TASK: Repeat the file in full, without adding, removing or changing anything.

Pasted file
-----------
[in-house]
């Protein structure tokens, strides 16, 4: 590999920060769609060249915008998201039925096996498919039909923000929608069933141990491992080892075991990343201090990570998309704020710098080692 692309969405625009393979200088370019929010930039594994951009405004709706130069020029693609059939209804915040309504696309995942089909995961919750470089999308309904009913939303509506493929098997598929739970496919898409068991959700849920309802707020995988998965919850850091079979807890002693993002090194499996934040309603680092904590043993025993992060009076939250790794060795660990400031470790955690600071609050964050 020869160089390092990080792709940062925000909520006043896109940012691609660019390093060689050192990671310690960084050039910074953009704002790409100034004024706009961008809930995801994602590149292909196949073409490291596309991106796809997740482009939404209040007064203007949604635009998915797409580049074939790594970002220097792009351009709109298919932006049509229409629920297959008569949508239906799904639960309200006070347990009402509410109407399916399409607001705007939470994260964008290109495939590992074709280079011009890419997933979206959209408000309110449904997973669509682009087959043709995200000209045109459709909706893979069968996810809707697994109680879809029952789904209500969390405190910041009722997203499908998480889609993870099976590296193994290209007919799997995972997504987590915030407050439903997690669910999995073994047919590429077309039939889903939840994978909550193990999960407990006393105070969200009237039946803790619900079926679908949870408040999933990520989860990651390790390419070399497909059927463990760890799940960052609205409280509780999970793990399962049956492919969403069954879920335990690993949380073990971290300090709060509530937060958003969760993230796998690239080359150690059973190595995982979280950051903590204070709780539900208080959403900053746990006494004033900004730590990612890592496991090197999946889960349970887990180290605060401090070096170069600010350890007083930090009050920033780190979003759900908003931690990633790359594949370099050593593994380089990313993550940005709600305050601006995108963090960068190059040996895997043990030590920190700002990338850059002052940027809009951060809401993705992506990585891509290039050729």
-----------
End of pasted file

[in-house]
């Protein structure tokens, strides 16, 4: 590999920060769609060249915008998201039925096996498919039909923000929608069933141990491992080892075991990343201090990570998309704020710098080692 692309969405625009393979200088370019929010930039594994951009405004709706130069020029693609059939209804915040309504696309995942089909995961919750470089999308309904009913939303509506493929098997598929739970496919898409068991959700849920309802707020995988998965919850850091079979807890002693993002090194499996934040309603680092904590043993025993992060009076939250790794060795660990400031470790955690600071609050964050 020869160089390092990080792709940062925000909520006043896109940012691609660019390093060689050192990671310690960084050039910074953009704002790409100034004024706009961008809930995801994602590149292909196949073409490291596309991106796809997740482009939404209040007064203007949604635009998915797409580049074939790594970002220097792009351009709109298919932006049509229409629920297959008569949508239906799904639960309200006070347990009402509410109407399916399409607001705007939470994260964008290109495939590992074709280079011009890419997933979206959209408000309110449904997973669509682009087959043709995200000209045109459709909706893979069968996810809707697994109680879809029952789904209500969390405190910041009722997203499908998480889609993870099976590296193994290209007919799997995972997504987590915030407050439903997690669910999995073994047919590429077309039939889903939840994978909550193990999960407990006393105070969200009237039946803790619900079926679908949870408040999933990520989860990651390790390419070399497909059927463990760890799940960052609205409280509780999970793990399962049956492919969403069954879920335990690993949380073990971290300090709060509530937060958003969760993230796998690239080359150690059973190595995982979280950051903590204070709780539900208080959403900053746990006494004033900004730590990612890592496991090197999946889960349970887990180290605060401090070096170069600010350890007083930090009050920033780190979003759900908003931690990633790359594949370099050593593994380089990313993550940005709600305050601006995108963090960068190059040996895997043990030590920190700002990338850059002052940027809009951060809401993705992506990585891509290039050729």